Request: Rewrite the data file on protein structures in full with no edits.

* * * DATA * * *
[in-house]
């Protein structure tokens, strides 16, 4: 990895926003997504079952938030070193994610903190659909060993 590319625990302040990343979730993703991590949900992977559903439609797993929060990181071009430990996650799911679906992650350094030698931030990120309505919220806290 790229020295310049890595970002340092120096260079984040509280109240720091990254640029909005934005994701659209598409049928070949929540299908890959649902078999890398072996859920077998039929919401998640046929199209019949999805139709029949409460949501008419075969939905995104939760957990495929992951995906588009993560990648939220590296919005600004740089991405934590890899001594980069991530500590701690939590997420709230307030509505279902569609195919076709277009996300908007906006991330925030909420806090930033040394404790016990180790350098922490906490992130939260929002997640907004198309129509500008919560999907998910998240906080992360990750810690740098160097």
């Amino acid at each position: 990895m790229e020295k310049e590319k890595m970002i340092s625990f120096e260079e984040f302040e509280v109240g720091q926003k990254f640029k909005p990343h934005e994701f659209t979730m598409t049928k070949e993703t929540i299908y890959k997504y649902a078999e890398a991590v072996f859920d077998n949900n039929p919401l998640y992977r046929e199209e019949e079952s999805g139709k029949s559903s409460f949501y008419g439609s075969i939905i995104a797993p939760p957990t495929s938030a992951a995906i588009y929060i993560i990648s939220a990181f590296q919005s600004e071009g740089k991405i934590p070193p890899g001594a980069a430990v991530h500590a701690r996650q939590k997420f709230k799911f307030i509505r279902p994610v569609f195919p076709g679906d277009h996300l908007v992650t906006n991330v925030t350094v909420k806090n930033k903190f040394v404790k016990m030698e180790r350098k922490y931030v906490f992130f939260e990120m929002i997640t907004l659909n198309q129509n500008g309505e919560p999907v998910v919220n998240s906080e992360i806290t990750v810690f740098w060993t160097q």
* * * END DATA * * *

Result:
[in-house]
């Protein structure tokens, strides 16, 4: 990895926003997504079952938030070193994610903190659909060993 590319625990302040990343979730993703991590949900992977559903439609797993929060990181071009430990996650799911679906992650350094030698931030990120309505919220806290 790229020295310049890595970002340092120096260079984040509280109240720091990254640029909005934005994701659209598409049928070949929540299908890959649902078999890398072996859920077998039929919401998640046929199209019949999805139709029949409460949501008419075969939905995104939760957990495929992951995906588009993560990648939220590296919005600004740089991405934590890899001594980069991530500590701690939590997420709230307030509505279902569609195919076709277009996300908007906006991330925030909420806090930033040394404790016990180790350098922490906490992130939260929002997640907004198309129509500008919560999907998910998240906080992360990750810690740098160097």
């Amino acid at each position: 990895m790229e020295k310049e590319k890595m970002i340092s625990f120096e260079e984040f302040e509280v109240g720091q926003k990254f640029k909005p990343h934005e994701f659209t979730m598409t049928k070949e993703t929540i299908y890959k997504y649902a078999e890398a991590v072996f859920d077998n949900n039929p919401l998640y992977r046929e199209e019949e079952s999805g139709k029949s559903s409460f949501y008419g439609s075969i939905i995104a797993p939760p957990t495929s938030a992951a995906i588009y929060i993560i990648s939220a990181f590296q919005s600004e071009g740089k991405i934590p070193p890899g001594a980069a430990v991530h500590a701690r996650q939590k997420f709230k799911f307030i509505r279902p994610v569609f195919p076709g679906d277009h996300l908007v992650t906006n991330v925030t350094v909420k806090n930033k903190f040394v404790k016990m030698e180790r350098k922490y931030v906490f992130f939260e990120m929002i997640t907004l659909n198309q129509n500008g309505e919560p999907v998910v919220n998240s906080e992360i806290t990750v810690f740098w060993t160097q």